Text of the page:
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Scallops – 20 minutes

One of the major differences between my wife and I is the way we view food. My wife likes to savor new foods and enjoy the delicate interplay between the seasonings. Me, I’m more concerned about how long it takes to prepare and eat. My wife accuses me of only having two taste buds, both attuned to the level of heat in the dish. None of this explains why we enjoy watching cooking shows together or why I enjoy watching Gordon Ramsay with her.

The answer is simpler than you might think and comes down to what my wife calls my obsession with communication. How does that apply to Gordon Ramsay when he’s always shouting at people? I hope you already know I don’t consider shouting an effective form of communication. For those of you with doubts, please read my post on shouting as a form of communication.

Turkey sandwich – 2 minutes

Back to Gordon though, I don’t know what you think of his shows or him as a person. I find him manipulative and often mean spirited. As long as people accept his superiority, he gets along fine with them. Express an opinion opposite his and his curses will rain down on you.

In case you’re wondering, this is not my idea of entertainment. I’ve always felt that cursing was the last resort of a limited vocabulary and I’ve worked for too many megalomaniacs to enjoy his antics. What does impress me is his constant push for communication in the kitchen. As my wife says, it’s an obsession for me.

Think about your typical restaurant kitchen. It’s full of boiling water, oil that will cause third degree burns and any number of sharp implements. Small wonder the number of movies staging their fight scenes in kitchens every year. It’s dangerous in there.

My point is that they’re working in crowded conditions with the potential to cause life threatening injuries. Add to this the pressure to coordinate meal service to each table and you truly have an opportunity for disaster. Without constant communication among the individual staff members, accidents will happen. With luck it’s only the food that will suffer.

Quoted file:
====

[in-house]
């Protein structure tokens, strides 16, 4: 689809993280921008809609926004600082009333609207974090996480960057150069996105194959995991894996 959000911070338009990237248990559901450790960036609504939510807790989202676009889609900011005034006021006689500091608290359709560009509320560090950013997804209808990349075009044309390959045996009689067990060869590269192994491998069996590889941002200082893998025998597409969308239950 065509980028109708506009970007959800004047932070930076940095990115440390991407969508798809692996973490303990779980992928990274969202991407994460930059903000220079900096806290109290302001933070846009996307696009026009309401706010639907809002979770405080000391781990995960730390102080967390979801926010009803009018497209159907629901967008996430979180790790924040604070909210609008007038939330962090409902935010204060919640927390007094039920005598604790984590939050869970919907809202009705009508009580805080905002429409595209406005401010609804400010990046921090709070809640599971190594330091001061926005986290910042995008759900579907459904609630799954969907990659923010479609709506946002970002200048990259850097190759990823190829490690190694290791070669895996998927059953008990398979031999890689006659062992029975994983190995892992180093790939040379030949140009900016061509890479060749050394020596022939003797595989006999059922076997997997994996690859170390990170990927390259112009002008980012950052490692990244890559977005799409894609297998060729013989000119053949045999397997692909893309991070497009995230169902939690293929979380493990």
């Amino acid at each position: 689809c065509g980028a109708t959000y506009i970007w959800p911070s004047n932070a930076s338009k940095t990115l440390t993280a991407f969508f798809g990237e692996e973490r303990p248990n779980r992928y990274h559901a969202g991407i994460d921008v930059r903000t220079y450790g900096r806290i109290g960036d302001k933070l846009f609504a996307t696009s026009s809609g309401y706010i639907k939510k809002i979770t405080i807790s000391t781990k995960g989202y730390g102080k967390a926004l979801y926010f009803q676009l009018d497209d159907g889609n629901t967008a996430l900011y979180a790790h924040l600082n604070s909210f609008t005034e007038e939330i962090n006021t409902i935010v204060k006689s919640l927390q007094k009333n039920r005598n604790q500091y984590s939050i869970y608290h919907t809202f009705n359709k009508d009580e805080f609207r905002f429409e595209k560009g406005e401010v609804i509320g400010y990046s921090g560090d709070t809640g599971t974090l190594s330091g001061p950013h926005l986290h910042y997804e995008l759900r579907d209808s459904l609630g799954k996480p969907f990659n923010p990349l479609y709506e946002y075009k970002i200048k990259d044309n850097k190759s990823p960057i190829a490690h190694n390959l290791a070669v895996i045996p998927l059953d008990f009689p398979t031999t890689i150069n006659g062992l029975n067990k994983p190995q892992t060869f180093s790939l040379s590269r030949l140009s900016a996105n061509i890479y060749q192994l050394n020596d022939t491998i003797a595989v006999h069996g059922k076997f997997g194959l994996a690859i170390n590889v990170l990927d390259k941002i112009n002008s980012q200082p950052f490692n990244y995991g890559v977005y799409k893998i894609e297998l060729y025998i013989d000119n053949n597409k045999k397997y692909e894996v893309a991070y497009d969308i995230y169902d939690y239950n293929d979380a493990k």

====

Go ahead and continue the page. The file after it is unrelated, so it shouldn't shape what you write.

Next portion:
By forcing everyone in the kitchen to announce when they’re moving and share their progress on each item they’re preparing, Gordon is forcing his staff to focus on cooking. They have no time for petty grudges, they’re not concentrating on their plans for finding a new apartment, they can only concentrate on preparing your food and coordinating with the other occupants of the kitchen.

When your teammate announces that the main course will be up in five minutes, you know exactly how much longer you have with the side dish.  If you know it will take you eight minutes to finish, now’s the time to ask for more time. That or let him use a heat lamp but I get the impression that heat lamps are far from the norm in Hell’s Kitchen.

Hearing your teammate announce they’re moving behind you, means you’re not going to choose that same moment to turn around with a pot full of boiling water. For those of you with a paranoid nature, you know who you are, it also means that sound behind you isn’t Freddie Kruger looking for new victims.

You’re right, unless your goal in life is to be the best chef you can be, this would become tedious very quickly. Then again, if you’re working for Gordon Ramsay, that probably is your goal.

My obsession with communication aside, why do I find this entertaining? Because when it works, this kind of teamwork provides an amazing example of just how well it works. I’m not saying that your next project review should involve everyone singing out where they are on the project schedule (interesting as that could be), there’s still the project tempo to be considered. A typical design project may take years, it only seems like the waiter is taking years to deliver your meal. Still, I’ve been on very few projects that wouldn’t improve as a result of better communication.

The next time you see Gordon Ramsay, ignore his antics, instead watch the way his team performs as they communicate status and position. It really is a thing of beauty. Maybe we can all learn something from his methods.

PS: I always have my wife read my first draft. Having done so, she feels she’s suffered enough and seldom reads my published post. As first drafts often do, this one was missing the final few paragraphs and had not gotten around to explaining why I enjoy watching Gordon with her. Odds are low that you will ever meet her but just in case, I see no reason to let her know it’s a communication thing and not a quality time issue. Know what I’m saying?


TV Night with Gordon

TV Night with Gordon

© Copyright 2019 Byron Seastrunk, All rights Reserved. Written For: Opinion by pen
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